When I was a young, overly-dramatic girl and something absolutely terrible occurred and I was certain that my life was at an end and I could do nothing but cry and whine, my mom would tell me that tough times like these “build character.” My poor mom would then endure my snarky, ungrateful-teenage-brat responses. If you knew me then or know me now, you would probably agree that I have more character that one really needs. However, as a now-slightly-older (but still overly-dramatic) girl, I can finally appreciate what my mom was trying to tell me.
Set backs happen. This is true in all areas of life. What I have painstakingly learned is that it isn’t our set backs that determine who we are but rather how we respond to and overcome these hurdles.
Here’s a bit of my immediate history:
I was supposed to run a Boston Marathon qualifying time (3:35 or faster) at the Outer Banks Marathon in November 2011. I hired a coach, Dai Roberts of the Dai Roberts Grop (http://www.dairobertsgroup.com/) to help me reach my goal. I had been battling shin pain for a few months and had taken time off from running. I came to Dai injured and asked him to help me safely regain mileage and reach my marathon goal. We worked hard to move me in that direction. Didn’t happen. I didn’t even run the marathon; I ran the half marathon because I was still dealing with pain in my shin and ankle and hadn’t been able to run consistently enough to train properly for a marathon. Thanks to Dai’s coaching and guidance, I made a wise choice and PR’d my half-marathon at 1:49:40. I had hoped for a faster time but given my lack of consistency I was more than satisfied with this beautifully-negative-split race.
So, then I was supposed to BQ at the Shamrock Marathon in March. No go. I had been training consistently enough to race a marathon, but it was unlikely that I would have met my goal. I wasn’t hitting the paces in training. I just needed more time. I was okay with that. When I told Dai I wanted to look for a later spring marathon or wait for a fall marathon, he agreed that it was a wise decision. I was running well – no reason to halt progress by racing a marathon and then needing tons of time to recover, not to mention spending a large sum of money on the registration fee.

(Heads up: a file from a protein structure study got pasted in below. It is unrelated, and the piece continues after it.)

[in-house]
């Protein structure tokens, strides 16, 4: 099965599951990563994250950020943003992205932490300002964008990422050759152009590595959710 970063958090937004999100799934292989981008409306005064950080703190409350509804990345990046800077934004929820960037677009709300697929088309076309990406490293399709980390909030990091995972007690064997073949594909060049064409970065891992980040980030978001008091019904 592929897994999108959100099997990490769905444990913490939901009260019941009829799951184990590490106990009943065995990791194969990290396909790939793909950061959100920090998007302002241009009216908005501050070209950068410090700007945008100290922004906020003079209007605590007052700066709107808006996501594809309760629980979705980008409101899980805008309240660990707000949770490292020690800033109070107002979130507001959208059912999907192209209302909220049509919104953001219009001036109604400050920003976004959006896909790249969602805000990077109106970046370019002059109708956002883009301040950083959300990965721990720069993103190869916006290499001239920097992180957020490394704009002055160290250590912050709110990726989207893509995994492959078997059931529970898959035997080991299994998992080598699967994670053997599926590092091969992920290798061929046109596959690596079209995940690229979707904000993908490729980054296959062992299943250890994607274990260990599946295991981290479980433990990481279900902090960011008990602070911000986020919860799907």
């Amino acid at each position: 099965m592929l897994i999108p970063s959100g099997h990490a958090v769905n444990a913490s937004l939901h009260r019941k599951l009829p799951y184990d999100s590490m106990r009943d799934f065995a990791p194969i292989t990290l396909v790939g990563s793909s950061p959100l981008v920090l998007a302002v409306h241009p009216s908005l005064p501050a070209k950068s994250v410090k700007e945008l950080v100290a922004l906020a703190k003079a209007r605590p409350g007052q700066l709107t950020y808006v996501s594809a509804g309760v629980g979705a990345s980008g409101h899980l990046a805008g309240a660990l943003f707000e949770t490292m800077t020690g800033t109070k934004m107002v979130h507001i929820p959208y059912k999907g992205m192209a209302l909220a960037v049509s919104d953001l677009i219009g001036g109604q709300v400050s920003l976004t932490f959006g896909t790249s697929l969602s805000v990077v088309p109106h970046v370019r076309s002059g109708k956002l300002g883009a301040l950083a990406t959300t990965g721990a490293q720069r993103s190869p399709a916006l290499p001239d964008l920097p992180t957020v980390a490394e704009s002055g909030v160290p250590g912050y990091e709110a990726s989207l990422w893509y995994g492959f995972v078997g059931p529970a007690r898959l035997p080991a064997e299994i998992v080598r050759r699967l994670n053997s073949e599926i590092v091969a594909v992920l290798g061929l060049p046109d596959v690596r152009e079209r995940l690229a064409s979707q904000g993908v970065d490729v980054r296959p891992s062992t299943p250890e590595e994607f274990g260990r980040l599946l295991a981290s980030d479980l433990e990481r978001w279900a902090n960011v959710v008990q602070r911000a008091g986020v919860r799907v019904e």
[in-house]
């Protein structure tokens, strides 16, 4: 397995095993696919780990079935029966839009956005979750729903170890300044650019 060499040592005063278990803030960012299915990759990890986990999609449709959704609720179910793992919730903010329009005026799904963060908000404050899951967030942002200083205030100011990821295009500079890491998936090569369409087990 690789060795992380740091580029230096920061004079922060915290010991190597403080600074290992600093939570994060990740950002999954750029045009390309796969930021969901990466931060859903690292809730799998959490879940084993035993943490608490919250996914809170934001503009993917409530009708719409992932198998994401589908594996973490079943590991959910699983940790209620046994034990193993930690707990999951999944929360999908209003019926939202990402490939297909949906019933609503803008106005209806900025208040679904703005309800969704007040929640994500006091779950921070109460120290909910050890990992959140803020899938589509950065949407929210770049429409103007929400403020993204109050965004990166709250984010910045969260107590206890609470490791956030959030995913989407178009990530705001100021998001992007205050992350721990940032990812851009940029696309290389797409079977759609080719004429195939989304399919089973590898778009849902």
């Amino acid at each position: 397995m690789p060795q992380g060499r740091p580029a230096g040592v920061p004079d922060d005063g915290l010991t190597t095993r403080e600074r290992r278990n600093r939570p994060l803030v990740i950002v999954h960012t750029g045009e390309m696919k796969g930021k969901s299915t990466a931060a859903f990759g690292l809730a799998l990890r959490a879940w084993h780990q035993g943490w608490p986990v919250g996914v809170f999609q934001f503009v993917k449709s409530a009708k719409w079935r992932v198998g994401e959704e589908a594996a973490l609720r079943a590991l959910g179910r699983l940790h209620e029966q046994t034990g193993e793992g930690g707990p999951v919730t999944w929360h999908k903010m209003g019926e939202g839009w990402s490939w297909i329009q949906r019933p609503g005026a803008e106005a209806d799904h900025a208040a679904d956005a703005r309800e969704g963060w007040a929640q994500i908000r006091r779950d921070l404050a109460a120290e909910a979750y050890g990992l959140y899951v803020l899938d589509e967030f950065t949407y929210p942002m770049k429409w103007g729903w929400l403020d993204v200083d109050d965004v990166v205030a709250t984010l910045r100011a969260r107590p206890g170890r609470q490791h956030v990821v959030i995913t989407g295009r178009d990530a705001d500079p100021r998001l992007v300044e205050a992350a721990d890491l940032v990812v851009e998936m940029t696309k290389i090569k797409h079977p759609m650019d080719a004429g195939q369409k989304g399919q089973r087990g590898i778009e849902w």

And then there was heel pain. And then a month off of running. And then there was a good week of short, easy runs. And then there was calf/shin pain, again. It was really the calf/shin pain that drove me to make a doctor’s appointment. Dr. Sam Wittenberg (a doc I would recommend to any athlete in the Tidewater area) had my ankle x-rayed because I was having a bit of pain there, too, but I was preoccupied with the shin because it was a familiar feeling. At first glance, x-rays looked fine but, alas, the trained eye of the radiologist spotted a heel fracture. I ran yesterday (May 8th, 2012) before I knew. That was my last run for at least 8 weeks. *Sigh*
Honestly, I wanted to cry after I found out (and I did, eventually, though briefly). I mean, this definitely SUCKS. Still, I could either keep crying about it or look at this as an opportunity to build more “character.” I’ve decided that, not only will I come out of this a stronger athlete, but I’m going to use this to become a better psychologist, too. I’ve read plenty about how to help injured athletes manage the psychological aspects of being side-lined while recovering. Now, I get to do a case study… on ME! I’ll keep you all posted on my progress, both psychological and athletic. I’ll also try to keep my future posts shorter. No promises, though! Let’s all learn something from this, shall we?
Time to make some lemonade!